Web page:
Top 15 Friday | The Best of British (Authors)

fish_and_chips


Today is National Fish and Chips Day, which is all about celebrating this iconic British dish, as well as everyone who works hard to get it from the sea to the table. Fish and chips is a staple takeaway food in my house (I’ll certainly be having it tonight!) and I started thinking of what other British greats make my life as enjoyable as my delicious battered cod. As always, my thoughts turn to books. This post was initially going to be my Top 5 British authors but I simply couldn’t whittle it down to that small number. So, here are my Top 15 British Authors instead…
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Top 5 Friday | Favourite Fantasy Trilogies

They say bad things come in threes, but some novels are proof that very good things can as well. Book trilogies are quite commonplace these days, especially in fantasy. It seems like a three-book arc is simply what’s needed to cover the scope of world-building and character development. Yet, this is not always the case… sometimes they can suffer from ‘Middle Book Syndrome’, which means the second book has no real story of its own and merely serves as a link between the first book and the last.

Well, here are my top 5, which I believe are solid gold the whole way through…
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Assassin’s Fate is out! | Meeting Robin Hobb

hobb signingLast night, I headed over to Shaftesbury Avenue for a Robin Hobb book signing. It was pouring with rain but trivial things like terrible weather have never stopped me celebrating my geekdom. Robin Hobb, for me, is the Holy Grail of fiction writers and apparently I’m not alone in thinking that. When I got there, the queue was very long. Fortunately my friend Maria had arrived in plenty of time to save a space for us. S.E. Berrow rocked up a short while later, bringing clear skies with her, and the door to Forbidden Planet opened.  Continue reading

Top 10 Tuesday: Children’s stand-alone novels

Last Sunday was International Children’s Book Day, so this week’s Top 10 Tuesday is, of course, about children’s books. There are lots of excellent series out there for children but sometimes stand-alone novels get left in the dust. Several publishers and editors have commented on the difficulty of selling a stand-alone novel due to lack of ‘shelf-presence’, but that doesn’t mean they’re any less worthwhile.

Here are ten of my stand-alone recommendations for children: Continue reading

Top Ten Tuesday: Heroines in Children’s Fiction

It’s International Women’s Day on the 8th March, so today’s Top 10 Tuesday is all about female inspirations in fiction. I’m a big believer in children’s fiction setting an example for developing girls and young women, and seeing strong, independent female characters is a huge part of that representation in literature. Here are a few of the characters who inspired me when growing up.


10 – The Wrestling Princess – The Wrestling Princess by Judy Corbalis


wrestlingI remember the Wrestling Princess as my earliest fictional role model. This was in the very early nineties, when I was just starting to read by myself and I wanted something a bit meatier to sink my teeth into. Cinderella and the other Disney princesses (with the exception of Belle) never really caught my interest as a youngster, but this princess did.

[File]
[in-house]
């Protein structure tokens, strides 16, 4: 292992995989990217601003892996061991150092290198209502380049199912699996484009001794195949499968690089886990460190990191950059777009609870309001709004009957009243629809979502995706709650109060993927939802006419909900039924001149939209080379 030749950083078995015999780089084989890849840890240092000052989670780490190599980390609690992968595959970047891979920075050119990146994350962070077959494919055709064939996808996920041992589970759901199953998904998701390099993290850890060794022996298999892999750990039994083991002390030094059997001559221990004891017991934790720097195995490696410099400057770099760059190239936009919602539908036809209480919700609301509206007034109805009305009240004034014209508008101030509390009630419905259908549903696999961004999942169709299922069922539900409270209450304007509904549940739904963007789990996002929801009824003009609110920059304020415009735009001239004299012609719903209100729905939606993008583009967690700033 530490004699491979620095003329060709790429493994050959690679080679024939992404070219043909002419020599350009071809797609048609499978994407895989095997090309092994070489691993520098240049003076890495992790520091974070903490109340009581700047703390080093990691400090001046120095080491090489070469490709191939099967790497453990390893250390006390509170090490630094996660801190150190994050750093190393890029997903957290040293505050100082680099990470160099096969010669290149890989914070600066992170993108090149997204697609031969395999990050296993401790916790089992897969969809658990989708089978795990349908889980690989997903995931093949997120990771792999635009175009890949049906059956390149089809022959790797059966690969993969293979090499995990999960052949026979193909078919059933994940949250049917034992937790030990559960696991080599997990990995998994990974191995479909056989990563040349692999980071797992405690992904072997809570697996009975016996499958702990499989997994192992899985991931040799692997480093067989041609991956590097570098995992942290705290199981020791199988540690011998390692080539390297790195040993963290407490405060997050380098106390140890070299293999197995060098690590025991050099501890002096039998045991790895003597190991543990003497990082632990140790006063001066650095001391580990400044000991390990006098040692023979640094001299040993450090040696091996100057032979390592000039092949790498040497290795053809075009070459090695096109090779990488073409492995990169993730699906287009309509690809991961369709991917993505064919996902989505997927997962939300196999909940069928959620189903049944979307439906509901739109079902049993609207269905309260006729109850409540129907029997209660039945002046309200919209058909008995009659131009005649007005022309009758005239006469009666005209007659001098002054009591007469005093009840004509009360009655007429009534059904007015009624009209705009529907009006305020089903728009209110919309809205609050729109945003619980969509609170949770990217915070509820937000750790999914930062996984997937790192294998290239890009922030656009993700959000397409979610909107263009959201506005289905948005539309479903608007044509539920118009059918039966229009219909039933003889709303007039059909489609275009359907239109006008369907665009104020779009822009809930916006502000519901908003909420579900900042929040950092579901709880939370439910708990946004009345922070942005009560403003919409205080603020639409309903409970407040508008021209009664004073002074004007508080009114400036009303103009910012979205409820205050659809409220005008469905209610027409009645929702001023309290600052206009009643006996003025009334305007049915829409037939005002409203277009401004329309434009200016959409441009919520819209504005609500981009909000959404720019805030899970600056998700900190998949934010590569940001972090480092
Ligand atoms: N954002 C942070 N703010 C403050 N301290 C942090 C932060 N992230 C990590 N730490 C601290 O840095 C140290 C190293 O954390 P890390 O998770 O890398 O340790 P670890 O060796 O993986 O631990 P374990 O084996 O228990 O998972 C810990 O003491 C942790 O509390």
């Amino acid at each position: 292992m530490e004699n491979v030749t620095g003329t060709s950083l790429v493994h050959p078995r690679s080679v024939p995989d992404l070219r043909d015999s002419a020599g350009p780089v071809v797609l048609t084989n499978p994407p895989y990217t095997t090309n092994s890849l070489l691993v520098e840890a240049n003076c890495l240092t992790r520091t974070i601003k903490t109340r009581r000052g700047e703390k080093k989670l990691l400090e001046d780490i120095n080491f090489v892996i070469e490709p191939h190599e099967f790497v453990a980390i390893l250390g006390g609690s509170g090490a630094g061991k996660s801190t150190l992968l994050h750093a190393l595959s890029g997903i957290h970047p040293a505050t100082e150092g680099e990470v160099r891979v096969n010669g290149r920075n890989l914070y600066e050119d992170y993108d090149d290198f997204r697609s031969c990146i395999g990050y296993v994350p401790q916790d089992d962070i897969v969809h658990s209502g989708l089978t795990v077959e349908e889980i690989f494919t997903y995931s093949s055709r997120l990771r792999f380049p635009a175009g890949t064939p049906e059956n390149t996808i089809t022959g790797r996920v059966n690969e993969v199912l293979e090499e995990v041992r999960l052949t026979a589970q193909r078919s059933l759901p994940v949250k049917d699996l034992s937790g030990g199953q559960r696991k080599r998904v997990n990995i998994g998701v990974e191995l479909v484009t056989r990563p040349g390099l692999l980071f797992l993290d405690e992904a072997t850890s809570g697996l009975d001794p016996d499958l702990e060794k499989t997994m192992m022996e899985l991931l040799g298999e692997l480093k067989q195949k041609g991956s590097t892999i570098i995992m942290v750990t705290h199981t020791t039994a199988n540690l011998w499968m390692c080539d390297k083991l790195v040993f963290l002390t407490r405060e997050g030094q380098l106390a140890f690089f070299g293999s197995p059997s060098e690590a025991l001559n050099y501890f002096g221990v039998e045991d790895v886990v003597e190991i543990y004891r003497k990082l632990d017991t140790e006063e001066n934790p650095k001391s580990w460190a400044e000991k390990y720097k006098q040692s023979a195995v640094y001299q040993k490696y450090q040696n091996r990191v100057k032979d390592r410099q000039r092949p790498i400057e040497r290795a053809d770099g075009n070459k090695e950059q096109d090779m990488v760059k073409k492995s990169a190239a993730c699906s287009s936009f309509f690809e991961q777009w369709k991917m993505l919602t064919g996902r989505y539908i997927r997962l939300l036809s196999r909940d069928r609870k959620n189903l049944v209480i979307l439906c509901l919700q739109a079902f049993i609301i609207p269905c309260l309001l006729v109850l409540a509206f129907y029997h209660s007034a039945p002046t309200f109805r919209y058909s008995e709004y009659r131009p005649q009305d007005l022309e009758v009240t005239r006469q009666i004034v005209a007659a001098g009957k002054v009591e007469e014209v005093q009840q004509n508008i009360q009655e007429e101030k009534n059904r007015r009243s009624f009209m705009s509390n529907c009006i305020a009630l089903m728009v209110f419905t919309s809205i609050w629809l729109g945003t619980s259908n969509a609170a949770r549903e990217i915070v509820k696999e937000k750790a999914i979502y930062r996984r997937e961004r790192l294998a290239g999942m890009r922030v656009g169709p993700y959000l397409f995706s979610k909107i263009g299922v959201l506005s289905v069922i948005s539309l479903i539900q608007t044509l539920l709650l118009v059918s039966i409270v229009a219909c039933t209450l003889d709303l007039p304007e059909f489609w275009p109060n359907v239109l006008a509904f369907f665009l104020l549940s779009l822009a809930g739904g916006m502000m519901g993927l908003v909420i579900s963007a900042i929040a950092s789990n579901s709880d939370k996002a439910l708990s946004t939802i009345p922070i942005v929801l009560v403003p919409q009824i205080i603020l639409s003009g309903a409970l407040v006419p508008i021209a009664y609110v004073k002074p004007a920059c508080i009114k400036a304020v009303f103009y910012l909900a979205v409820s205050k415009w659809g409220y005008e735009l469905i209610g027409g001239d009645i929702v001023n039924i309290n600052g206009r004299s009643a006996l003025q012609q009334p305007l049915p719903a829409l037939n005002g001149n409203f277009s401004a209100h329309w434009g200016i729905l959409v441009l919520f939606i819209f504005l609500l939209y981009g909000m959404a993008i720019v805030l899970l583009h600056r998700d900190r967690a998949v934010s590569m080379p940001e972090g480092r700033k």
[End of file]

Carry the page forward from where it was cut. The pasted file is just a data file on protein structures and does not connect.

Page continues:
She’s smart, and strong, and she doesn’t like being ladylike or proper, and she has absolutely no interest in finding a handsome prince to settle down and marry. She loves dirty engines, and fixing things, and wrestling, and all the things that princess shouldn’t like at all. Exasperated by her behaviour, her parents decree that if someone can beat their daughter in a wrestling match, then she will have to marry them. Many try, many fail, until the Wrestling Princess finds and chooses her own husband: someone who she can respect exactly the way he is, and who respects her, exactly how she is.

Also she could throw grown men over her head. What’s not to like? Continue reading

BOOK REVIEW | Taking Up Serpents by Ian Sutherland (4 stars)

sutherland_takingupserpents_ebook-600Verdict: Intricate and well-written, with a page-turning ending, this great tech-crime novel surpasses its predecessor in ambition and delivery.

Brody and Jenny are back!

Still recovering from the dramatic events of the last book, and the subsequent loss of Leroy as a friend, Brody is seeking purpose and professional legitimacy. His growth from white hat pen-test hacker to his application for the Vorovsky Mir take-down team at GCHQ is no doubt helped by his relationship with Jenny, who requires honesty (and legal compliance) from him in order to continue their romance – despite the complications this job would bring geographically. But Brody receives another offer which sorely tempts his secretive side, and it might be too early to put his online persona Fingal to rest.

Jenny herself is facing trouble at work. Her boss is relentlessly penalising her for how the last case went; punishing her for making the final arrest and, in his view, making him look like a fool. She too is entertaining a career change, one that might place her relationship with Brody in jeopardy, but then something happens that throws both our favourite hacker and kick-arse policewoman back together, whether they want to be co-workers or not. Continue reading